Abiotic and biotic factors or components are present in environment of an organism. The abiotic factors includes the atmosphere(air), hydrosphere (water), and lithosphere( land including soil).The abiotic factors are characterized by physical and chemical factors such as light, temperature, rainfall, pressure, pH, the content of oxygen and other gases. The biotic factors include all living organisms which interact with each other and their physical or abiotic environment (including air, water and land) .
In physical terms, the biosphere is a relatively thin and incomplete envelope covering most of the world. It represents a mosaic of different biotic communities from simple to complex, aquatic to terrestrial, and tropical to polar. It does not exist in extremities of the polar regions, the highest mountains, the deepest ocean troughs, the most extreme deserts, or the most highly polluted areas of land and water. Its total thickness, including all portions of the earth where living organisms can exist, is less than 26 kms.
ABIOTIC ENVIRONMENTAL FACTORS AND ITS TYPES
Abiotic factors: The non-living factors that have influence on ecosystem. Examples: air, water, light and land etc.
Abiotic environmental factors are customarily classifies as follows:
- Climatic Factors
2. Topographic or physiographic factors
- Direction of mountain chains and valleys
- Steepness and exposure of slopes
3. Edaphic factors
(soil formation, physical and chemical properties of soil, nutrients).
The light energy from the sun is the basic requirement for the existence of life on the earth. This form of energy is important for photosynthetic production of food by plants .
Although we think light in the form of visible light, the sun emits other radiations of different wavelengths- cosmic rays, gamma rays, X-rays, ultraviolet rays, infrared rays, etc.
Temperature is one of the essential and changeable environmental factor. It is present everywhere in the biosphere and influences all forms of life by exerting its action through increasing or decreasing some of the vital activities of organism, such as behavior, metabolism, reproduction, etc.
Every life activity takes place on a specific temperature or at a specific range of temperature.
3. PRECIPITATION (RAIN FALL)
The moisture falling on an area in liquid, vapors or frozen form is termed as precipitation. Precipitation includes rain, snow, hail and dew.
Due to water cycle, there occurs an interchange of water between the earth’s surface and the atmosphere.
4. HUMIDITY OR AIR
Atmospheric moisture in the form of invisible vapor is known as humidity. Humidity is greatly affected by intensity of solar radiation, temperature, altitude, wind exposure, cover and water status of soil.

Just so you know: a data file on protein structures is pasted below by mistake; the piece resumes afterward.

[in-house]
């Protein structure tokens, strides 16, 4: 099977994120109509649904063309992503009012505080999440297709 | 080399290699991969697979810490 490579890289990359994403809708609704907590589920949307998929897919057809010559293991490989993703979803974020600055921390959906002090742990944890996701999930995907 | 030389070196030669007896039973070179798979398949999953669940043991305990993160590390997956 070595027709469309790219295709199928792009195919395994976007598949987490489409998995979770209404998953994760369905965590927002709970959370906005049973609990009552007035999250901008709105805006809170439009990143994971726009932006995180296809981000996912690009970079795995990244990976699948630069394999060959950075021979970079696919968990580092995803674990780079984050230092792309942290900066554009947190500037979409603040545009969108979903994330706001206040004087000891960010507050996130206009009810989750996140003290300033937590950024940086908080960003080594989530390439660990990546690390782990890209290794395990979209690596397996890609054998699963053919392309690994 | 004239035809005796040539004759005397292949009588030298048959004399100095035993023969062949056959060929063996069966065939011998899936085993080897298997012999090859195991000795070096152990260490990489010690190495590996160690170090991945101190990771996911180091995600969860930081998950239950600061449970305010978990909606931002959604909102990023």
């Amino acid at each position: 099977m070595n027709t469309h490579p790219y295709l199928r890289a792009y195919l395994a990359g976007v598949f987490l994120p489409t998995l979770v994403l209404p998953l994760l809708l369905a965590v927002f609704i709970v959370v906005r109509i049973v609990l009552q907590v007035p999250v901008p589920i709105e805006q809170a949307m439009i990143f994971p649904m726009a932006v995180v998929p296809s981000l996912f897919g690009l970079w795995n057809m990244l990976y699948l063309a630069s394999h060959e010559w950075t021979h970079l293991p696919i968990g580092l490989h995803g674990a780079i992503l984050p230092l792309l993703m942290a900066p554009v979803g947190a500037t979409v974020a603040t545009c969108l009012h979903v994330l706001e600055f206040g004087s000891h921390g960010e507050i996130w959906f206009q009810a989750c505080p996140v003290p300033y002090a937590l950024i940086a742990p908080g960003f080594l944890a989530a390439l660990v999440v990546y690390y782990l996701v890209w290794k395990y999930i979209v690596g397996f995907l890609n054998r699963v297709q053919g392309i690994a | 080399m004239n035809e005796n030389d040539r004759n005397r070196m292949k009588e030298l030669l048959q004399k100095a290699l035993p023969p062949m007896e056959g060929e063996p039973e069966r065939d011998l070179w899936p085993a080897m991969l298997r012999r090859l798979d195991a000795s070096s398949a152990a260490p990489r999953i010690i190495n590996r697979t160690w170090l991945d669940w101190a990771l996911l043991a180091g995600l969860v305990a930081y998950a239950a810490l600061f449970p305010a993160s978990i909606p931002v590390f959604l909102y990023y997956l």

Humidity plays an important role in the life of plants and animals. It affects the life processes such as transpiration, absorption of water, etc.
Fire is of a common occurrence in natural vegetation all over the world; it is more common in drier habitats than the wet.
Lightening is the most common natural cause of fire initiation. Other causes of fire are abrasive effects of falling rocks or of dried plant material such as bamboos, or spontaneous combination of very dry and hot material or by volcanic activities.
The strong moving current of air is called wind. Wind affects various plant life on flat plains, along sea coasts and at high altitudes in mountains. Wind also modifies the water relations and light conditions of a particular area. Wind results in various physical, anatomical and physiological effects on plants: 1. Physical effects, 2. Anatomical effects.
Physiographic factors are those which are introduced by the structure, conformity and behaviour of the earth’s surface, by topographic or orographic features.
- LATITUDES AND ALTITUDES
Latitude represents distance from the equator. Temperature values are maximum at the equator, decreasing gradually towards poles.
Height above the sea level forms the altitude. At high altitudes, the velocity of wind remains high, temperature and air pressure decrease, humidity as well as intensity of light increases.
2. HEIGHT OF MOUNTAIN CHAINS’
Effects of different heights (altitudes) can be better seen on mountains. With an increase in altitude above sea level, there are changes in values of temperature, pressure, wind velocity, humidity, intensity of solar radiation, etc.
3. DIRECTION OF MOUNTAINS AND VALLEYS
The direction of mountain chains or ranges and high mountains act as wind barriers and affect the climate. Mountains also steer or deflect winds into different directions and capture moisture from wind on certain sides to cause precipitation.
4. STEEPNESS OF SLOPE
Slope is the characteristic feature of mountains. The steepness of a slope has a distinct effect on the climate of the area, i.e., incidence of solar radiation, rainfall, wind velocity and the temperature of the region.
Abiotic factors are the non-living factors which have influence on ecosystem. Such as water, air, humidity, temperature, rainfall etc. All these abiotic factors are very important for the life of every organism, including animals and plants.
Abiotic factors includes climatic factors, physiographic factors and edaphic factors.